America's Educational Crisis -- How Did it Happen?
- Tuesday, September 14, 2004
Millions of American children are headed back to school even as a legion of students now descends on America's college and university campuses. The "back to school" season is now a familiar part of family life and an important marker in the business cycle. By any measure, education is big business, employing millions of teachers and administrators and representing a large segment of America's public investment. But, even as the new academic year begins, the edifice of American public education is showing its cracks all over again. In reality, the system is largely in shambles. How did this happen?
Until late in the last century, most Americans shared a clear understanding of the educational task. Students were expected to learn and to master basic skills including reading, composition, speech, mathematics, civics, history, and related disciplines. Accordingly, educational expectations focused on student performance as measured by tests, essays, term papers, and similar instruments. Teaching focused on the subject matter and its content. Students were expected to memorize when necessary, acquire a defined body of knowledge, and demonstrate the skills based in that knowledge.
Of course, the teacher was the authority in the classroom. Possessing the credibility of age, experience, knowledge, and expertise, the teacher's authority was unrivaled, and students were required to bring their expectations in line with the teacher's, not vice versa. The expectations of parents and the larger community reinforced the authority of the teacher, and the entire educational structure was designed in order to produce students who had acquired basic skills, basic knowledge, and were now prepared for greater challenges ahead.
All that has changed. Now, students often set the expectations in the classroom, and the teacher has been deposed as authority. Parents now treat teachers as hirelings who are expected to "facilitate" the "educational process." Education has been largely redefined in terms of an experience rather than student performance. This process-focused concept of education has largely eliminated attention to the classical disciplines of learning. In some school systems, this philosophy has now produced teachers who are instructed not to correct grammatical or spelling mistakes, because such correction would reinforce a "majoritarian" intolerance and might hurt the fragile self-esteem of their young charges.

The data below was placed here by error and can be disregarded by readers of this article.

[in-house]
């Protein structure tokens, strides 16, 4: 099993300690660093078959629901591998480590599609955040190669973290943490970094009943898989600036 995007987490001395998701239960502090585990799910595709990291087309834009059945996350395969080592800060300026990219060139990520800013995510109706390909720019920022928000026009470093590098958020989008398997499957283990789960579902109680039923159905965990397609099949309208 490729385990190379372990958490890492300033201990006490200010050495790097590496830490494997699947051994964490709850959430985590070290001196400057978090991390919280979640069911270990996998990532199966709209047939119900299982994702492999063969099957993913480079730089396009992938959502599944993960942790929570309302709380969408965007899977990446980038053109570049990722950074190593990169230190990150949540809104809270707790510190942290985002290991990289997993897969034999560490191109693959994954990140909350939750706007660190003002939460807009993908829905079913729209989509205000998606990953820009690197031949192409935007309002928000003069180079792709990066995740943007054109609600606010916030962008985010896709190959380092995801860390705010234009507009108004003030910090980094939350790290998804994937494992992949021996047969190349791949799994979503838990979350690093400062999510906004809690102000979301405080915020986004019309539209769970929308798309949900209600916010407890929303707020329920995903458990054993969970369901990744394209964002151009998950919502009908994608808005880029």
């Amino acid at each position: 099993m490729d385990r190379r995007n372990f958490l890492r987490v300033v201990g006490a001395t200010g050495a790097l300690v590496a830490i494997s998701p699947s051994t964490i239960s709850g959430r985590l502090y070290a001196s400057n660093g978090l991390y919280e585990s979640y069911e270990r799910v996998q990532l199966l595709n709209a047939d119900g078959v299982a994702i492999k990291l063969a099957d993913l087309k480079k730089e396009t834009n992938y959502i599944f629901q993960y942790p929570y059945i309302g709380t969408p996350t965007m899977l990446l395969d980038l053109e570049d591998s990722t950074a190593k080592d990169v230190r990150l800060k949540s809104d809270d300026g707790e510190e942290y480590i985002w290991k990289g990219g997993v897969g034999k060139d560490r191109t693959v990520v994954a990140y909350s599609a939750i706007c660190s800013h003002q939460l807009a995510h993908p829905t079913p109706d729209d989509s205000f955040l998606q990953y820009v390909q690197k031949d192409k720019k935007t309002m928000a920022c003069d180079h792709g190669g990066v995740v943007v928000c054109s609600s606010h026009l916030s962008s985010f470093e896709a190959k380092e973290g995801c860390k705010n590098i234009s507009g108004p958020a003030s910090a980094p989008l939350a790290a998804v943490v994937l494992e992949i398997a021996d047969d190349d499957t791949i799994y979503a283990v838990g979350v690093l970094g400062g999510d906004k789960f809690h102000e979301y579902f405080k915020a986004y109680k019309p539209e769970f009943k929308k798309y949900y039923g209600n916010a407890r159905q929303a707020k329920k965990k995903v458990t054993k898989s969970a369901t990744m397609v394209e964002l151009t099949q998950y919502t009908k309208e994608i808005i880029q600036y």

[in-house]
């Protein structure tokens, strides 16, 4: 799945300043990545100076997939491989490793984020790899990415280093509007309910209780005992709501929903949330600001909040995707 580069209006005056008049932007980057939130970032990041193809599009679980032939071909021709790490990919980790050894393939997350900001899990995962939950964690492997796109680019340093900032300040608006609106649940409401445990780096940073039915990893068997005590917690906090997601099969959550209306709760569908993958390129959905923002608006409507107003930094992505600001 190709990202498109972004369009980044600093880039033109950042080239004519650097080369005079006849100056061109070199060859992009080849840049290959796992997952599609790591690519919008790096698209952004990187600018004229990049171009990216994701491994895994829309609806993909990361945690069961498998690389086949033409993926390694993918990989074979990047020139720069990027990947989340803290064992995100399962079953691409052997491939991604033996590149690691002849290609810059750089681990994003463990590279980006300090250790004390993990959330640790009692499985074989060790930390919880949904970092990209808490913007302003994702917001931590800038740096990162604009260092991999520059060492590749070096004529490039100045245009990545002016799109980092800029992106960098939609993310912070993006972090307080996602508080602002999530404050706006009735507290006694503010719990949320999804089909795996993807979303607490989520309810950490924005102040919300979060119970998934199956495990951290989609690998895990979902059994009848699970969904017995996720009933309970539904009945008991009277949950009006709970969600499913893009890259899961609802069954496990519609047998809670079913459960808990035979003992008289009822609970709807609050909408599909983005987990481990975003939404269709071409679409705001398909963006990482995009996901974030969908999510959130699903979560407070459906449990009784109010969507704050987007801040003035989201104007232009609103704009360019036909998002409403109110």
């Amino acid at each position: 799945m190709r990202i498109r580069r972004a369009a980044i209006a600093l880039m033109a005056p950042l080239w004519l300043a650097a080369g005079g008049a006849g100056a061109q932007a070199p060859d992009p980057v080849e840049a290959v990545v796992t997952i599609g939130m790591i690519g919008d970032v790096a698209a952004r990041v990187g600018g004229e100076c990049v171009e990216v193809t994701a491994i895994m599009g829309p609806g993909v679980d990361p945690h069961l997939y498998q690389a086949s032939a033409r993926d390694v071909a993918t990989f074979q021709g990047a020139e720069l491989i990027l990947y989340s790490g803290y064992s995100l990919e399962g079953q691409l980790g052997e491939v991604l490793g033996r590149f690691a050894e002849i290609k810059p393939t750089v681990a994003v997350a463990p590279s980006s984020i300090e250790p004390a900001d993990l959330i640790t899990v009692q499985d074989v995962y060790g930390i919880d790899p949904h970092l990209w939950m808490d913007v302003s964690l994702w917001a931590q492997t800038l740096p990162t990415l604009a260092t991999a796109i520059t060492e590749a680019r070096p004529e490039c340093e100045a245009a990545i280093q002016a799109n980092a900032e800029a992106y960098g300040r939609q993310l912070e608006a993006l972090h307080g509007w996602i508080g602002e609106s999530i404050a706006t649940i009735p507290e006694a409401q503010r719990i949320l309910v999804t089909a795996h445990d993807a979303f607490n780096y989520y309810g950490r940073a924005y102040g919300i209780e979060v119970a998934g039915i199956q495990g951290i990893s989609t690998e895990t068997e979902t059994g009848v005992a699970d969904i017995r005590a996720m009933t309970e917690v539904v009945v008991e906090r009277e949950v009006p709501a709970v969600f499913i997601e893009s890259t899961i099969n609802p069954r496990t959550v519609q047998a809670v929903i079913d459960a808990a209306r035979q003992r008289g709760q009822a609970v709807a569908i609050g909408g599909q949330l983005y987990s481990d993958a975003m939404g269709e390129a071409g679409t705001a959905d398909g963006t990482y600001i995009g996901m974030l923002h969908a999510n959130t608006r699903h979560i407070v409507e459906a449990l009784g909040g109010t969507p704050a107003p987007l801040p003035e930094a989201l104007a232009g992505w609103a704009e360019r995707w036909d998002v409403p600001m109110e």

Accordingly, the educational culture has been largely bureaucratized, with an army of assorted administrators focusing on minutiae and handing down dictates, far removed from classroom experience.
The erosion of authority in the classroom, the demotion of the teacher to a functionary, the replacement of process for performance, and the emergence of a vast educational bureaucracy are all matters of urgent concern. Nevertheless, all of these pale in consideration of a far more dangerous trend-the politicization of education itself.
During the last half of the twentieth century, the public schools were transformed from agents of education to agents of social change. The roots of this development go back into the early decades of the century, when the philosophy of John Dewey began to shape the education schools and teacher colleges. Dewey, a militant atheist and humanist philosopher, was one of the most influential proponents of pragmatism as the American philosophy. In Dewey's view, the schools should become the great engines for producing American citizens.
But Dewey's conception of citizenship was directly at odds with the values held by the vast majority of Americans, and certainly those held by America's parents. Dewey believed that the American experience in democracy--as understood through his radical vision--required that children be stripped of particularity and melded into the great monoculture he and his elitist colleagues would create. At least part of their concern was directed at ethnicity, with successive waves of immigration bringing children into the public school classrooms. Dewey wanted to make these students into his conception of Americans, leaving behind their identity as Irish, Italian, German, or Polish. But Dewey's vision did not end with the issue of ethnicity, for he also understood that students must be liberated from parental worldviews, prejudices, and expectations if the new democratic culture he envisioned was to emerge.
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